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2:13-cv-05090 #100

2:13-cv-05090 #100

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Published by Equality Case Files
Doc 100 - Plaintiffs' Opposition to Defendants' partial Summary Judgment and dismissal
Doc 100 - Plaintiffs' Opposition to Defendants' partial Summary Judgment and dismissal

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Published by: Equality Case Files on May 25, 2014
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08/16/2014

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1158700v1
U
NITED
S
TATES
D
ISTRICT
C
OURT
E
ASTERN
D
ISTRICT OF
L
OUISIANA
J
ONATHAN
P.
OBICHEAUX
,
et al.
,
 Plaintiffs
v.J
AMES
D.C
ALDWELL
,
et al.
,
 Defendants
*************C
IVIL
A
CTION
 N
O
.13-5090
C
/
W
14-97&14-327S
ECTION
F(5)J
UDGE
M
ARTIN
L.C.F
ELDMAN
M
AGISTRATE
M
ICHAEL
 N
ORTH
REF:
 
A
LL
C
ASES
****************************************
PLAINTIFFS' MEMORANDUM IN OPPOSITION TO DEFENDANTS'MOTION FOR PARTIAL SUMMARY JUDGMENT AND DISMISSAL
Case 2:13-cv-05090-MLCF-ALC Document 100 Filed 05/19/14 Page 1 of 25
 
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1158700v1
Plaintiffs oppose Defendants'Motion for Partial Summary Judgment and Dismissal (Rec. Doc.84).
I.SUMMARY OF ARGUMENT
In these consolidated marriage-equality cases, the Court permitted the parties to submit cross-motions on whether the Fourteenth Amendment requires Louisiana to recognize same-sex marriages validly celebrated in other jurisdictions. Rec. Doc.75. Plaintiffs submitted a motion for partial summary judgment, Rec. Doc.86, and Defendants submitted a cross-motion for  partial summary judgment and dismissal. Rec. Doc.84. The parties' cross-motions present two  primary issues: (1) the level of constitutional scrutiny that the Court should apply to Louisiana's Anti-Recognition Laws
1
and (2) whether Defendants have provided a sufficient rationale.To support their motion, each Defendantsubmitted an affidavit attestingthat he or she must refuse to recognize the marriages of same-sex couples because ofcurrent Louisiana lawand only for that reason. Barfield Aff., Rec. Doc.84-4 at ¶ 8; Kliebert Aff., Rec. Doc.84-5 at ¶¶ 8-10; George Aff., Rec. Doc.84-6 at ¶¶ 6-9. Defendants offer no evidence to support the laws  beyond those three affidavits,but they argue that they are entitled to summary judgment as a matter of law. Specifically, Defendants offer two arguments in support of the Anti-Recognition Laws:that the laws promote heterosexual marriage, which "links children with their biological  parents", and that recognition of same-sex marriage should only occur through "social consensus."Both arguments are specious andbelied by the undisputed facts of this case.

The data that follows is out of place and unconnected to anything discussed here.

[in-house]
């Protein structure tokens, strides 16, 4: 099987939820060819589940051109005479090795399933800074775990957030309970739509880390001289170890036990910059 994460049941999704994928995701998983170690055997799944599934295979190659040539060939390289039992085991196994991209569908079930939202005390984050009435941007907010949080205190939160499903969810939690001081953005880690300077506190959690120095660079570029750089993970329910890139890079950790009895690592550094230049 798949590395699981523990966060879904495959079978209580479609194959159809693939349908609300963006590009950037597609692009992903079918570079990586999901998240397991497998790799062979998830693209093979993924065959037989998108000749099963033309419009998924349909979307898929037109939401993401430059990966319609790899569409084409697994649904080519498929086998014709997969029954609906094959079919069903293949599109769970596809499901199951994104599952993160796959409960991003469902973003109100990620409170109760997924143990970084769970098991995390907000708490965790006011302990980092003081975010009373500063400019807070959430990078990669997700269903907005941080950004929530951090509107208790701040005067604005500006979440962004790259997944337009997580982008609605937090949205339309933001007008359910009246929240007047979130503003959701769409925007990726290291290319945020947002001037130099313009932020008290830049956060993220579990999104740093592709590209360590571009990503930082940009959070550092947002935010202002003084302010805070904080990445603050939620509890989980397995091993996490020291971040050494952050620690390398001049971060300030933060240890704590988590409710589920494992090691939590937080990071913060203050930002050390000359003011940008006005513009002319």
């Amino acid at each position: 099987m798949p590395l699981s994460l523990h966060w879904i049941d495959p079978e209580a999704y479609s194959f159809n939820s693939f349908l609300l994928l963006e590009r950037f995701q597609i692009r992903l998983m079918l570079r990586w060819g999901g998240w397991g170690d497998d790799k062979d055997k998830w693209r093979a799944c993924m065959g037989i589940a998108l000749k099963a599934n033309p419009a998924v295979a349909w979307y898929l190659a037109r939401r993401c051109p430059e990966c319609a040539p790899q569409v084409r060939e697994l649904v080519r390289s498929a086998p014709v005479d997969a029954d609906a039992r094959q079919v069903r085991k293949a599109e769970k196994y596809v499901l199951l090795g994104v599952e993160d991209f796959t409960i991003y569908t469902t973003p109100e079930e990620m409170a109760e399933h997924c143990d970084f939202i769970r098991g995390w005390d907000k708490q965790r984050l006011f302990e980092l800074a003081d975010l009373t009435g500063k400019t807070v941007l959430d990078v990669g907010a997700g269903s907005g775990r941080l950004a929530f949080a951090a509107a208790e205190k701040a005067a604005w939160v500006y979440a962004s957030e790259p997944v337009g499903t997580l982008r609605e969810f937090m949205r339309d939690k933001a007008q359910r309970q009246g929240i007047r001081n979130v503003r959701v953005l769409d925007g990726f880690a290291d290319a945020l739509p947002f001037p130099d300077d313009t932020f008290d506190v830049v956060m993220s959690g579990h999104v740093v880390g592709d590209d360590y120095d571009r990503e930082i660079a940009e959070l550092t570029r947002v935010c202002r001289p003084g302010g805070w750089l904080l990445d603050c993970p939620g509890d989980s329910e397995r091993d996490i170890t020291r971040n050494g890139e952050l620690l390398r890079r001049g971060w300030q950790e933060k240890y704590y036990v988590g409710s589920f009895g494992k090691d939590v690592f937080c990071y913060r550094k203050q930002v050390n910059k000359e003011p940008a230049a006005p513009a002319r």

2
 
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As defined in Plaintiffs' original brief, Louisiana's Anti-Recognition Laws are Article XII, Section 15 of the Louisiana Constitution, Louisiana Civil Code article 3520(B), and any other Louisiana laws denying recognition to valid same-sex marriages celebrated in other jurisdictions.
2
In opposition to Defendants' motion, Plaintiffs incorporate the argument and evidence they submitted to support their motion for partial summary judgment.
Case 2:13-cv-05090-MLCF-ALC Document 100 Filed 05/19/14 Page 2 of 25
 
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1158700v1
The Anti-Recognition Laws do not promote heterosexual marriage at all. Instead, they harm same-sex couples and their families. It is an undisputed fact that three of the Plaintiff couples are raising children. One couple, Courtney and Nadine Blanchard, used assisted reproductive technology to conceive their child. Ex. 3 to Pls.'Mot, Rec. Doc.86-7 at ¶ 13; Ex. 4 to Pls.'Mot, Rec. Doc.86-8 at ¶ 13. The couple used Courtney's egg, butNadine carried the child.
3
 
 Id.
Because Nadine gave birth to the child, Louisiana only recognizes heras the child's motherthoughthe child is biologically Courtney's.
 Id.
 The Blanchards exemplifythe deficiency of Defendants'contention that the Anti-Recognition Laws have the purpose of "linking children with biological parents." Rec. Doc.84-1 at 16. Instead, these laws havethe oppositeeffect. The sole purpose and effect of the Anti-Recognition Laws is to demean and deny recognition to validly married same-sex couples. In the process, the laws harm children by
denying 
a link  between a parentand her child—even when they share a biological link. Defendants'argument that Louisiana law should only change through social consensuslacks fundamental understanding of (or simply ignores) the history of Louisiana andcurrent events. In the late 1950's and 1960's, despite a lack of social consensuson the issue, this Courtwas required tointervene when Louisianaresisted racial integration. And just last month, the Louisiana Legislature refusedto prohibithousing discrimination on the basis of sexual orientationand maintained an anti-sodomy lawthat blatantly violates the United States Constitution. Clearly, discrimination against Plaintiffs and other same-sexcouples will not end through social consensus. Like racial segregation, a change in the unconstitutional Anti-Recognition Laws—which serve only to institutionalize and sanction discrimination against gay, lesbian, and bisexual Louisianans—requiresintervention by this Court. 
3
Many couples are using this method of conception, known as reciprocal in vitrofertilization.
 
Case 2:13-cv-05090-MLCF-ALC Document 100 Filed 05/19/14 Page 3 of 25

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